7 Tips For Going To Events Alone

It may surprise the people that know me, but going to social events gets me all kinds of wound up. In fact, before going out I’m usually a completely anxious mess. As times gone on I’ve gotten better at dealing with it – a far cry from my student days when I would get stupidly drunk before going out so I wasn’t as anxious. Would not recommend.

As a result of Ali’s job he often has to miss events – whether that’s a birthday night out, dinners or family gatherings in the past year and a half I’ve had to get used to going alone. As much as I am independent, it is nicer going to an event with someone you love rather than on your lonesome. It doesn’t mean I enjoy it, but I have my own ways of either hyping myself up or having plans for if I’m not feeling great.

It got me thinking, I’m sure I’m not the only one having to face going to events alone! Whether that be social or otherwise so why not put down what helps me?

Make sure you feel confident and comfortable in what you’re wearing

If I’m going to feel good mentally, I want to feel confident in the way I look. Making the effort to go outside? At nighttime no less? You bet I’m going to look good! I quite enjoy making a fuss of myself getting ready with some good music blasting, taking time to do my make up and generally feeling good about myself. It puts me in a much better mindset.

That said I’ll also think about what I’ll be comfortable in, if I’m going for a big dinner I’m not going to be wearing tight jeans or a fitted dress! Hello skater dresses

Don’t be afraid to let friends know you’re feeling it a little bit

When I went out for my birthday last year I was really apprehensive. To be honest, I really missed Ali, it was my second birthday apart from him and I didn’t know if I wanted to bother. A few friends of mine had to cancel and I just felt down.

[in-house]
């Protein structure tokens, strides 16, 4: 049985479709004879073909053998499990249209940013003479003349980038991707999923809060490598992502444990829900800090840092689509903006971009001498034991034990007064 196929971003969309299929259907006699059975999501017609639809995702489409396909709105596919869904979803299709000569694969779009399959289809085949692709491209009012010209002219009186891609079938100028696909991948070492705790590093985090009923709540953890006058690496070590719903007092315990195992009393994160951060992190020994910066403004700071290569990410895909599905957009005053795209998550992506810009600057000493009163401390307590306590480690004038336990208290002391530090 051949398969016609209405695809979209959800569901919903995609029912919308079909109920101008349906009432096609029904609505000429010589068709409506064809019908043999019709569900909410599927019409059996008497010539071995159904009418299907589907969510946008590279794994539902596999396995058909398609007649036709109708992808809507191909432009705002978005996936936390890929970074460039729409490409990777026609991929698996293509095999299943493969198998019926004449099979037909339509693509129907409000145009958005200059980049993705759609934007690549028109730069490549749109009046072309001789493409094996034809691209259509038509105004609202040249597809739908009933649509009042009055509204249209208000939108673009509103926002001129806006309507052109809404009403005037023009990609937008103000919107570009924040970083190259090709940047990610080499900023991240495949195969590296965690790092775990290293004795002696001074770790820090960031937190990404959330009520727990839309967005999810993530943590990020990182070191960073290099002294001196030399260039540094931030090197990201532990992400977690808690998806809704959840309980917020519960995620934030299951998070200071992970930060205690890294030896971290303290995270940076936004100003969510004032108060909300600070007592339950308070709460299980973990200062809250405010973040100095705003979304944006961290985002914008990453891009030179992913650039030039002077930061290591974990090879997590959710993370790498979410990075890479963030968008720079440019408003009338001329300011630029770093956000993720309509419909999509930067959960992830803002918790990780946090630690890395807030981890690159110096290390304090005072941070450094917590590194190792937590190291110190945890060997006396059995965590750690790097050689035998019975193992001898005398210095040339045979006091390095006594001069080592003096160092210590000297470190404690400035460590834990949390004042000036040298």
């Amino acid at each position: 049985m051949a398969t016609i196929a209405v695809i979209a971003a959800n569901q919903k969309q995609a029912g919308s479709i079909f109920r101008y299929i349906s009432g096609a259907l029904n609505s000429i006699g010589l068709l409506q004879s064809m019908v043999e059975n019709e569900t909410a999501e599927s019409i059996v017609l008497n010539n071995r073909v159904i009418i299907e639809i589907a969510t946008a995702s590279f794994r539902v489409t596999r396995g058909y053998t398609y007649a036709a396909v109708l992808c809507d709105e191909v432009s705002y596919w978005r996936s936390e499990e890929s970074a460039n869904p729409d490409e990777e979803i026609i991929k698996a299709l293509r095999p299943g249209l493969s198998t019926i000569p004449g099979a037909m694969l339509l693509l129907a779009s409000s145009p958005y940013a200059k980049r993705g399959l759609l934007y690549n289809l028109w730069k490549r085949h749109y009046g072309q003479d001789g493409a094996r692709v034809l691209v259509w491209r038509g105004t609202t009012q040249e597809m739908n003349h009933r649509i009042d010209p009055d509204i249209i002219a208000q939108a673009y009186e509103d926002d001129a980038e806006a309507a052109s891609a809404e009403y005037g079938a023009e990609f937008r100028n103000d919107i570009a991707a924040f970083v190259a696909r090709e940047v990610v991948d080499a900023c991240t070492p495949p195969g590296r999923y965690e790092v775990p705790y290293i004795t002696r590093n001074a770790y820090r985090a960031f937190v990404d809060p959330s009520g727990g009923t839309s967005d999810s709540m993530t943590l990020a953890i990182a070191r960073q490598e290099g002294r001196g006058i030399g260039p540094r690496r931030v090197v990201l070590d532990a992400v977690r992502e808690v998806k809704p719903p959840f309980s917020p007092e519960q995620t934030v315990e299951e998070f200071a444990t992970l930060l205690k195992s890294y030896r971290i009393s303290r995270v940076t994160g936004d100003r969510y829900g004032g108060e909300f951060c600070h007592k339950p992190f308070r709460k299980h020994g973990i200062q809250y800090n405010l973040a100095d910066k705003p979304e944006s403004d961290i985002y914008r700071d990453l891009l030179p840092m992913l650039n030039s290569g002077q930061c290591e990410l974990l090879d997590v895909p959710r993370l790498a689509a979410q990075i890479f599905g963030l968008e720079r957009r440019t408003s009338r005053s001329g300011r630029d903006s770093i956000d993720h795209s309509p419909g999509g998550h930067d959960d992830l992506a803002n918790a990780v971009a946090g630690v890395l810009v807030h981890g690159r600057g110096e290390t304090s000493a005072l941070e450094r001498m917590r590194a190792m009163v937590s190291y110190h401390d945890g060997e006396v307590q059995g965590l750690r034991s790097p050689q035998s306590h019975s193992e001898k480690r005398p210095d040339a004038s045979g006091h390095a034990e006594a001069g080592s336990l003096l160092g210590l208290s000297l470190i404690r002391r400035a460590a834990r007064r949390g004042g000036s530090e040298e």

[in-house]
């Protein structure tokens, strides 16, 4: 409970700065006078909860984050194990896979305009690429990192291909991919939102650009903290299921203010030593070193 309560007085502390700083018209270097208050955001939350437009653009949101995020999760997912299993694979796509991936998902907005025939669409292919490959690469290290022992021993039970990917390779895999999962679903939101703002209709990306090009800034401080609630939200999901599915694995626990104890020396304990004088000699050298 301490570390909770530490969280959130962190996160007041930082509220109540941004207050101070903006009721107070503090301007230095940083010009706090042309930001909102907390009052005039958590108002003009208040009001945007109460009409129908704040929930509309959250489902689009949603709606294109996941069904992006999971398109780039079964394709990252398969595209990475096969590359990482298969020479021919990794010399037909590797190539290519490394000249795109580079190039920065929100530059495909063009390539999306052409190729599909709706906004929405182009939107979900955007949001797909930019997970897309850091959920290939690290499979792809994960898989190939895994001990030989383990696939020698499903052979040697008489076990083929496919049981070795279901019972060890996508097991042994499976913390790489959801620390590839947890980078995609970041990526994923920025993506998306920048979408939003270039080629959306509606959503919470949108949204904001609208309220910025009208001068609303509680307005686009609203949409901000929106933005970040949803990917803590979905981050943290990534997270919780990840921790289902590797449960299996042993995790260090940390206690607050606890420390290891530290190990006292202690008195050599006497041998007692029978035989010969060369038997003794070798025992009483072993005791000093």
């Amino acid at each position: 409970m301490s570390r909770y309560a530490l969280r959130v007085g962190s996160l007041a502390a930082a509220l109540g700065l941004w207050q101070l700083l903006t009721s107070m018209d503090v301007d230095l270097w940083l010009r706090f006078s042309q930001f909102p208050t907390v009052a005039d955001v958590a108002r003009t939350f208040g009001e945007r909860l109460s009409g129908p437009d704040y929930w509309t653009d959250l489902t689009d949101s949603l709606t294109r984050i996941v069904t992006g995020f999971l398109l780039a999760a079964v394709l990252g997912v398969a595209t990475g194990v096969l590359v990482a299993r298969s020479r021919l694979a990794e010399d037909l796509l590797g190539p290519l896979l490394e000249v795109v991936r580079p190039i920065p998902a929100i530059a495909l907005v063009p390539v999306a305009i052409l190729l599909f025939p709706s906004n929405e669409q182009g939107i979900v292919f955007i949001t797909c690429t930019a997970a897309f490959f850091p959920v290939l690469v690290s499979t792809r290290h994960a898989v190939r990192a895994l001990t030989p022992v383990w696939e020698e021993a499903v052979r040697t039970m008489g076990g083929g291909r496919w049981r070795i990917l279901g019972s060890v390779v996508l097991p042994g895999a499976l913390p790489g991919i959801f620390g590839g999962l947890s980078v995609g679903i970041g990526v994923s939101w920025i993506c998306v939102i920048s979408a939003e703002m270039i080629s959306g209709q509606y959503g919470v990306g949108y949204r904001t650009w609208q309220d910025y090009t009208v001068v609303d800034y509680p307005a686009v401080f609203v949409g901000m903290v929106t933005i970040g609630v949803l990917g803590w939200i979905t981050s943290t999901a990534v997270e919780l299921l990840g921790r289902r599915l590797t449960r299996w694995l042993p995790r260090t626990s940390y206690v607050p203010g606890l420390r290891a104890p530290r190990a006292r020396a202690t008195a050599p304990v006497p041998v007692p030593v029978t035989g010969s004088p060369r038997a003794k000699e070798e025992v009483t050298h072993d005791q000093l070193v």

I didn’t make a secret of this to my friends. I simply explained that I was missing him, but I wanted to spend time with them, just give me a minute to get in the groove! And it worked!

Give yourself some ‘me time’ before or after

I’m an introvert and navigating parties and such alone can be exhausting! Because of this I try to make sure that I have some time to myself either before (a relaxing shower and pamper session) or the next day I might curl up with a good book and my own company!

Find something you’re looking forward to in each event

It could be that the place you’re going to eat does really good dessert. You might be seeing friends you haven’t spent time with in a while, there will be something in each event for you to look forward to! Focus on those rather than the things you’re feeling anxious about!

If you don’t want to drink, then don’t!

If you’re going out normally people are having a drink or two but sometimes you might not feel like it. And that’s ok!!! I’ve had to learn that just because other people are drinking, it doesn’t mean that I have to!

In the past I’ve drunk far too much when I’ve felt sad or lonely and you know what? It just made me feel worse, not better! Now I can be pretty comfortable to just not drink and mocktails are much cheaper!

Appreciate the time you’re spending with friends or family